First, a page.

Next month’s Sydney Film Festival, the first under new festival director Nashen Moodley, will feature the world premiere of Tony Krawitz’s Dead Europe, one of 12 films in official competition.

Also in competition is Lore, from Cate Shortland, who is married to Krawitz. Both are Australian, and the films are both based on books and set in Europe. The rest of the films in competition, a mix of masters and debuts, are Australian premieres.

Lore is an adaptation of Rachel Seiffert’s novel The Dark Room, about five siblings that must fend for themselves in the aftermath of World War II.

Dead Europe is a contemporary story about a Greek Australian who learns much about his family when he visits his parents’ old village. It is based on a novel of the same name by Christos Tsiolkas, who also wrote The Slap, which was recently adapted into a much acclaimed television series.

It’s a debut drama for Krawitz and the other debuts in competition include Korean filmmaker Yuen Sang-Ho’s animated picture The King Of Pigs, US director Benh Zeitlin’s Beasts of the Southern Wild and Brazilian Kleber Mendonca Filho’s Neighbouring Sounds.

Those already honoured elsewhere include Caesar Must Die and Tabu, Golden Bear and FIPRESCI Jury Prize winners respectively at the Berlinale, and Beasts Of The Southern Wild, US Dramatic Grand Jury Prize winner at Sundance.

Rounding out the line-up is On The Road, a big-screen adaptation of Jack Kerouac’s famous book by Water Salles, the Oscar-nominated Monsieur Lazhar, Anurag Kashyap’s epic Gangs Of Wasseypur, Parts 1 and 2, and Alps from Yorgos Lanthimos.

The festival opens on June 6 with the world premiere of Australian film Not Suitable For Children, a debut for Peter Templeman, who received an Oscar nomination for his short film The Saviour in 2007.

It will close 11 days later with another debut full of humour: US director Colin Trevorrow’s science fiction comedy Safety Not Guaranteed.

The selection of films in the Foxtel Australian Documentary Prize includes Francis Jupurrurla Kelly and David Batty’s Coniston Massacre and Steven McGregor’s Croker Island Exodus, both of which tell indigenous Australian stories from the past.

Two films are set in India: director Penny Vozniak’s Despite The Gods, which tracks the making of a new film by David Lynch’s daughter Jennifer Lynch; and Missing In The Land Of The Gods, in which a troubled Australian couple go looking for their son who disappeared six years earlier.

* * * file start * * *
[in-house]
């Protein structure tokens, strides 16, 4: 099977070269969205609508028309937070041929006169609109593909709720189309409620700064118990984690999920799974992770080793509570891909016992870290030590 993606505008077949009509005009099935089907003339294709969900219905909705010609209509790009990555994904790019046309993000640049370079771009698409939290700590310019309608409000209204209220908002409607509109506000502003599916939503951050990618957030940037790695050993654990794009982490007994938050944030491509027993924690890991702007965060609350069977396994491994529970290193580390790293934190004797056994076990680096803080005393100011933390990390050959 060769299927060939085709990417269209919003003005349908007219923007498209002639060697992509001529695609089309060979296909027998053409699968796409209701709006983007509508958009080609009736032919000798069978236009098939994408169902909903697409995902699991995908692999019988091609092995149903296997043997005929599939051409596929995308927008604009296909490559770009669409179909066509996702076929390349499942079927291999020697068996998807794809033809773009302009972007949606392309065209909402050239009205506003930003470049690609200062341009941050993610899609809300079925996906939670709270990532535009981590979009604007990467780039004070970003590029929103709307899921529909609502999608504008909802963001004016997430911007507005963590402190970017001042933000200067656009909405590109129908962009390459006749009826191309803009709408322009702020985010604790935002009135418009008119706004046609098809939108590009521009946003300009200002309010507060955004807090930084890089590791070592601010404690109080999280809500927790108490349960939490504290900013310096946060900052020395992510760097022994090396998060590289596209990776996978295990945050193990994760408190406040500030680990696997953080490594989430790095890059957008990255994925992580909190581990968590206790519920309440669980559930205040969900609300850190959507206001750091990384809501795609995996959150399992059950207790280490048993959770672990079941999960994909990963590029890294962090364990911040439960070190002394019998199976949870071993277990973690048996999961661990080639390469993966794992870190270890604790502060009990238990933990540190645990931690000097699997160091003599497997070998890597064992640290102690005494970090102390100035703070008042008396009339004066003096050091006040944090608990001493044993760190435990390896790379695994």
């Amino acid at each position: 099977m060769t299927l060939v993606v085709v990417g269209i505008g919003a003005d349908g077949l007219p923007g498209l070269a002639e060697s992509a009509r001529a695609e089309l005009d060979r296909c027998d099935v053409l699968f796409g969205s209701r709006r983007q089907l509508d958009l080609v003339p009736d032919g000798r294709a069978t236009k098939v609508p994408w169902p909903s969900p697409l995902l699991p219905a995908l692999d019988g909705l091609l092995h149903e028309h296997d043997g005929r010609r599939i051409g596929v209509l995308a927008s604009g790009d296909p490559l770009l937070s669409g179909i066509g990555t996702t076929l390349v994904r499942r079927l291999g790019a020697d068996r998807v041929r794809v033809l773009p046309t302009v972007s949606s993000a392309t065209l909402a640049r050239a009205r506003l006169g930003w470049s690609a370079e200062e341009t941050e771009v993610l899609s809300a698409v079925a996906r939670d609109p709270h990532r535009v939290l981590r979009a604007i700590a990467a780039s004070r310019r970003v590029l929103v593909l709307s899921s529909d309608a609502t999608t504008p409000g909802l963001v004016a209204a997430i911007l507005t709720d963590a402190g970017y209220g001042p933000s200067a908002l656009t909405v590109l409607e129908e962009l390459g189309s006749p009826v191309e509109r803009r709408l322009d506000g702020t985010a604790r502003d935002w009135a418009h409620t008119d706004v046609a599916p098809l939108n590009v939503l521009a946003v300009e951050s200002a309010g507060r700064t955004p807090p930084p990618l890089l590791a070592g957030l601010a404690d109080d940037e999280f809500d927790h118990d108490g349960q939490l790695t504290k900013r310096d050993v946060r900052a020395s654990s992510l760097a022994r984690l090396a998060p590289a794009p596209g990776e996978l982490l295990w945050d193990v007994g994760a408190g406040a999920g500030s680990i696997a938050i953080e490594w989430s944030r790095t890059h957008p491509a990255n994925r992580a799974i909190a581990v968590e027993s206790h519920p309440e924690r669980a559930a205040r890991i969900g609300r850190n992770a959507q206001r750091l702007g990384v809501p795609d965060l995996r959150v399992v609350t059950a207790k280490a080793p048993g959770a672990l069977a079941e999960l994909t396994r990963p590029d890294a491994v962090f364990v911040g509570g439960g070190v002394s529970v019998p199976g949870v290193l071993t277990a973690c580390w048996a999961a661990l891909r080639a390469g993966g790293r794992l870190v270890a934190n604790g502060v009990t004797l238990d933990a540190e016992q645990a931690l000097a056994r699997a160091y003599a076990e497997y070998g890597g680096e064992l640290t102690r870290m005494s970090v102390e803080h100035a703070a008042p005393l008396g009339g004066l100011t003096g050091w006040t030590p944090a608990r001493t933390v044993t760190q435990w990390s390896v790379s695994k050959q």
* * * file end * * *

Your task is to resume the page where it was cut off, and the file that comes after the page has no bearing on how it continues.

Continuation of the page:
Also in the line-up is Utopia, the latest film from animator Bruce Petty, and Paramedico, in which Son Of A Lion director Benjamin Gilmour tracks the life of ambulance drivers from five very diverse countries.

Half of the films are feature-length and all but two are world premieres.

The Official Competition titles are:

Alps, director Yorgos Lanthimos

Beasts Of The Southern Wild, Benh Zeitlin

Caesar Must Die, Paolo and Vittorio Taviani

Dead Europe, Tony Krawitz

Gangs Of Wasseypur, Parts 1 and 2, Anurag Kashyap

The King Of Pigs, Yuen Sang-Ho

Lore, Cate Shortland

Monsieur Lazhar, Philippe Falardeau

Neighbouring Sounds, Kleber Mendonca Filho

On The Road, Walter Salles

Tabu, Miguel Gomes

Today, Alain Gomis

The Foxtel Australian Documentary Prize titles are:

Coniston Massacre, directors Francis Jupurrurla Kelly, David Batty

Croker Island Exodus, Steven McGregor

Despite The Gods, Penny Vozniak

Dr. Sarmast’s Music School, Polly Watkins

Killing Anna, Paul Galasch

Missing In The Land Of The Gods, Davor Dirlic

Paramedico, Benjamin Gilmour

Utopia, Bruce Petty

The titles in the Dendy Awards for Australian Short Films are:

BINO, director Billie Pleffer

Dance Me To The End Of Love, Martha Goddard

Dave’s Dead, Alethea Jones

Dumpty Goes To The Big Smoke, Mirrah Foulkes

The Hunter, Marieka Walsh

Julian, Matthew Moore

The Maker, Christopher Kezelos

Rippled, Darcy Prendergast

The Wilding, Grant Scicluna

Yardbird, Michael Spiccia

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